Generation Z stands apart from earlier generations


Stephanie Wallace, Staff Writer

From a scientific term of “flake of snow, typically displaying delicate sixfold symmetry” to a societal term for an “overly sensitive or easily offended person, or one who believes they are entitled to special treatment,” the term snowflake has evolved to criticize younger generations. After the Baby Boomer generation, everyone seems to be clumped together. However, there are four other generations after the year 1964. In order they are: Generation X, Millennials, Generation Z, and Generation Alpha (who is the youngest, being born in 2013 or later) according to When talking about the over sensitivity of the current generations, both older and younger generations alike seem to fail to realize that not all generations act the same way.

When you spot the modern “snowflake,” they are normally a 37-year-old suburban white woman named Karen who is either an extreme feminist, a hardcore republican, or an aggressive liberal. Karen in this situation has three kids and is a stay-at-home mom who has nothing better to do than post pictures of her kids on Instagram and upload vegan recipes on her blog. One day Karen sees a post on Facebook that offends her. She must avenge herself. She must share her side of a story that more than likely has nothing to do with her. Karen is part of Generation X.

Or, take Jennifer who is 25 and fresh out of college. She believes that her psychology degree qualifies her to add her point of view in just about every debate possible. Of course, this will have to wait until after her weekly yoga session followed by recording a makeup tutorial for her upstart YouTube channel that needs a GoFundMe page to stay active for some reason. Suddenly Jennifer sees an article about whales and her whole worlds falls apart. Jennifer is a Millennial.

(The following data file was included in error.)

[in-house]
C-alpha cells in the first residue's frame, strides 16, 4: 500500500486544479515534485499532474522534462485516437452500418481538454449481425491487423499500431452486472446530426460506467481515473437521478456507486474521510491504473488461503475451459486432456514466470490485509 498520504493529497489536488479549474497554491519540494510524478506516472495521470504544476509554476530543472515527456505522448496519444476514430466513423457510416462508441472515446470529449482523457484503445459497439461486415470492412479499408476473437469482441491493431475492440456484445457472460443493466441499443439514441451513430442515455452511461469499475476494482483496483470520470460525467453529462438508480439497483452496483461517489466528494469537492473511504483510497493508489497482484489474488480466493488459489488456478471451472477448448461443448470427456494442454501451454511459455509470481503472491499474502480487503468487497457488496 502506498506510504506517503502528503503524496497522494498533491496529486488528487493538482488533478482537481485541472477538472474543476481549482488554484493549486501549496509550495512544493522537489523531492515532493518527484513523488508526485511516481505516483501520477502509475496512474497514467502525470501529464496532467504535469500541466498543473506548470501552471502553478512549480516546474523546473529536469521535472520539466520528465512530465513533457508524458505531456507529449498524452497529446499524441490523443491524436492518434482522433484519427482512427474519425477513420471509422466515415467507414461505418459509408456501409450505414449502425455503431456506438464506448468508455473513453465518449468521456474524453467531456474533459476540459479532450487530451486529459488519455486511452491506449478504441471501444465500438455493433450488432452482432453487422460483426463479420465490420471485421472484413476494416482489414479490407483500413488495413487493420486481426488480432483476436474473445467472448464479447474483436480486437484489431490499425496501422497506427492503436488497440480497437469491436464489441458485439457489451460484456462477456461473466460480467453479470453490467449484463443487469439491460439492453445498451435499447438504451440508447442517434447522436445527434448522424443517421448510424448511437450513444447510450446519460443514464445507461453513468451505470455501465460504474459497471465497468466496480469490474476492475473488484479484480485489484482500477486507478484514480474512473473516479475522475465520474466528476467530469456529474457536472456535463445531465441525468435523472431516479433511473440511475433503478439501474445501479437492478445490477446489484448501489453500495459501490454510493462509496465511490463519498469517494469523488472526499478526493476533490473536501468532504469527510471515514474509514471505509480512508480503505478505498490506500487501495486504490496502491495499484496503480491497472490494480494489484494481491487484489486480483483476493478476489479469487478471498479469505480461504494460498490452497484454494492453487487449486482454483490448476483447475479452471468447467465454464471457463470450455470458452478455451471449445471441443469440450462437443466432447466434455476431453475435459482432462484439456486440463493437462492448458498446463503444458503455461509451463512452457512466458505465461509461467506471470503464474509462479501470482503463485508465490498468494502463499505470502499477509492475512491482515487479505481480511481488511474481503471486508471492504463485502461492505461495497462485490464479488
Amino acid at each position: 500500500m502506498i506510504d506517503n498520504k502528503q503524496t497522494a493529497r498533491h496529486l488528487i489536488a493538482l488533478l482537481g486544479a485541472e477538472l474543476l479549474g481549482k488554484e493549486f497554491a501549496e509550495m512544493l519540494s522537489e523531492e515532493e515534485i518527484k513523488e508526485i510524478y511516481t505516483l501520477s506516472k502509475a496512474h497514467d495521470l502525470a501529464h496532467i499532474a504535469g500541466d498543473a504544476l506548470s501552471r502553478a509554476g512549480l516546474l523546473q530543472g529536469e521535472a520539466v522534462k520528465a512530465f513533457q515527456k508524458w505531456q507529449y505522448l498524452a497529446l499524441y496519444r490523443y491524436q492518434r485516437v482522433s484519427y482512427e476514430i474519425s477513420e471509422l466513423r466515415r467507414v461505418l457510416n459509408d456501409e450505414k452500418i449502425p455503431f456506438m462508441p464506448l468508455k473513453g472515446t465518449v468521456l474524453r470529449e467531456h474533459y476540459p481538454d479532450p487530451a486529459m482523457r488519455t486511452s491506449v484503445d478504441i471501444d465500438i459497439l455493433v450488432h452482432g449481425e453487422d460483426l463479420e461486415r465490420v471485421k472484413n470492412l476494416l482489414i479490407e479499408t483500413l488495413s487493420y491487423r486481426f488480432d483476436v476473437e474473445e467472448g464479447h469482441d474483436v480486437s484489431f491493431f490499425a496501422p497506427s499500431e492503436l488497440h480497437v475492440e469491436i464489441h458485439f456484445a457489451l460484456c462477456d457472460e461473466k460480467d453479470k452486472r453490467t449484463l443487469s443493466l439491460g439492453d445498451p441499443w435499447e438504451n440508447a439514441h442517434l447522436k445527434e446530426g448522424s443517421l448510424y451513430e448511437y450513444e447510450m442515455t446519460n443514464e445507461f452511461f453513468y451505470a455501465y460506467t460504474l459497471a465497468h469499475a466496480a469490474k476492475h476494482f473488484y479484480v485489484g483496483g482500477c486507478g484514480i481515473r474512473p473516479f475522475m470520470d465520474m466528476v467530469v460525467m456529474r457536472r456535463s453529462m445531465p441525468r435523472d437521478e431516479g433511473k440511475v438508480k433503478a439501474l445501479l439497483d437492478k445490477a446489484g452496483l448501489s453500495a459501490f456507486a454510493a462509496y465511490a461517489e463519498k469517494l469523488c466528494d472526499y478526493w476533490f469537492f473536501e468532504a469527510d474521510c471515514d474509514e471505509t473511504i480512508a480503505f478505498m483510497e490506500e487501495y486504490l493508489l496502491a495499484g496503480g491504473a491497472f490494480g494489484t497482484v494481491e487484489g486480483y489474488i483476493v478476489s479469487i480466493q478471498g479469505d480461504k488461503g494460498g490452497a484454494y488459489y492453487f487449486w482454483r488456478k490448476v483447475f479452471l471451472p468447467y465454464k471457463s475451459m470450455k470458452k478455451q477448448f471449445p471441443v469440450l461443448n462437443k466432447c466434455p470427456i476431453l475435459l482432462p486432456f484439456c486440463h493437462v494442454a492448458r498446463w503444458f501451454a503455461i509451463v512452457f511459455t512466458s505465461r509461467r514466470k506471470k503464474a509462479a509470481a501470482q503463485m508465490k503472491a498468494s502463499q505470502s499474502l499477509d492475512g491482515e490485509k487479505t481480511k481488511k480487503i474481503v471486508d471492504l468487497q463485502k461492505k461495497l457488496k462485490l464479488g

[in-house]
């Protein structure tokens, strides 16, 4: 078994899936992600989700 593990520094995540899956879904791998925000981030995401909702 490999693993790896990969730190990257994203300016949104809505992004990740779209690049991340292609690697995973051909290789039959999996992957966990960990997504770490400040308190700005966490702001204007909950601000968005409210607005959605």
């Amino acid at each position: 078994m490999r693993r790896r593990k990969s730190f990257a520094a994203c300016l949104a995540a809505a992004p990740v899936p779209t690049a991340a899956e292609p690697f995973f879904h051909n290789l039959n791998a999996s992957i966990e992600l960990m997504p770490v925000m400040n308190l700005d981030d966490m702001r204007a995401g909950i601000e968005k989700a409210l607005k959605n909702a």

And yet, we can’t forget Madison, who recently turned sixteen and spends most of her time flipping through her “friends” snapchat stories and wondering why she hasn’t block them already. On her desk is stacks upon stacks of ACT and SAT prep books that still have the wrapping over them. Her phone chimes with a notification from a news source that she only subscribed to because her English or History teacher made her. Checking it, she reads the headline, about politics or the environment, but instead of being offended, she sets her phone back down to work on homework that was due three days ago. Madison is part of Generation Z.

When faced with unsettling news, each generation reacts completely differently; and therefore, should not be grouped together and categorized as easily offended.  By grouping a generation who is focused on improving themselves with a generation who is self-absorbed and melodramatic, the entire concept of a generation loses its purpose. Generations are not merely a title but a distinction between groups of people who share the same experiences and moral values. The actions of those who come before us, do not define us.